To support the new reflation strategy, the BoJ implemented a new operational framework labeled Yield Curve Control (YCC). The objective of YCC was to shape the yield curve by targeting both the short-term interest rate (NIRP) and the long-term interest rate (10-year JGB yield). By buying JGBs along the entire yield curve, the BoJ would be able to prevent the long end of the curve from falling while keeping the short end unchanged. This would make monetary accommodation more sustainable since lending rates are benchmarked to short- to medium-term interest rates, while the profitability of financial institutions such as pension funds and insurers is influenced by long-term term spreads.14 Moreover, the YCC would allow the BoJ to reduce JGB purchases and hence address concerns that it was running out of JGBs to buy.

Macroeconomic outcomes improved somewhat under YCC between 2016 and 2020. Economic growth averaged above potential and core inflation appeared to have stabilized at slightly below one percent. Moreover, the yield curve steepened compared to the levels seen right before the implementation of YCC, and the BoJ’s purchases of JGBs fell markedly. However, little progress was made in terms of permanently lifting inflation expectations. Moreover, low bank profitability and search for yield by financial institutions continued to pose a significant medium-term risk to financial stability.15

In spring of 2020, global economic activity took a severe hit as the COVID-19 pandemic spread across the world. The BoJ responded with continued monetary accommodation and expanded support to finance firms and maintain stability in financial markets. The Bank adopted measures to maintain the smooth functioning of financial markets and incentivize the provision of credit. These measures included an expansion of asset purchase schemes such as JGBs, commercial paper and corporate bonds, exchange-traded funds, scaling-up of special funds-supplying operations to facilitate financing of corporates, and the enhancement of U.S. dollar liquidity provision with five other major central banks.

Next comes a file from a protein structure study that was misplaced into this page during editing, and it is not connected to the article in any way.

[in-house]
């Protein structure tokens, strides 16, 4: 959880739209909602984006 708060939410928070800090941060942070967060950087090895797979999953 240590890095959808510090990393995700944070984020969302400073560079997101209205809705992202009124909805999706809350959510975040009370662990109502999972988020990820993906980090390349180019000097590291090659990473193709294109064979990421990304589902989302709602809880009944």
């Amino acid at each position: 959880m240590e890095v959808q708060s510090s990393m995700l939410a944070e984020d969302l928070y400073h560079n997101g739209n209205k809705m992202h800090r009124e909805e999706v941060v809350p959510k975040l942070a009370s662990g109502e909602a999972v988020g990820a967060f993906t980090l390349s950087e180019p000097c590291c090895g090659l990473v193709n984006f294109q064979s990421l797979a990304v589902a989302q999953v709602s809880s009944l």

IV. Communication Strategies and Inflation Expectations

Pre-Abenomics, unconventional monetary policy communication focused on exploring the so-called “duration effect.” The duration effect was intended to influence market expectations about the future course of monetary policy, and hence stabilize interest rates at a low level and lift inflation expectations.16 Initially, under QEP, the BoJ communicated that monetary easing would “continue until the CPI (excluding perishables) registers stably a zero percent or an increase year on year.”17 While this commitment reduced uncertainty about the policy rate and laid out relatively clear exit conditions, it was largely backward looking and did not tie policy to a price stability target.

This was to dome degree reversed with the introduction of the “two-perspective approach” in 2006 which anchored policy guidance in a medium-term numerical “understanding” of price stability. For instance, when introducing CE in 2010, the BoJ stated that it would “maintain the virtually zero interest rate policy until price stability is in sight on the basis of the “understanding of medium- to long-term price stability.” While this guidance was better tied to the price stability objective and hence more forward looking, it was more ambiguous regarding exit conditions.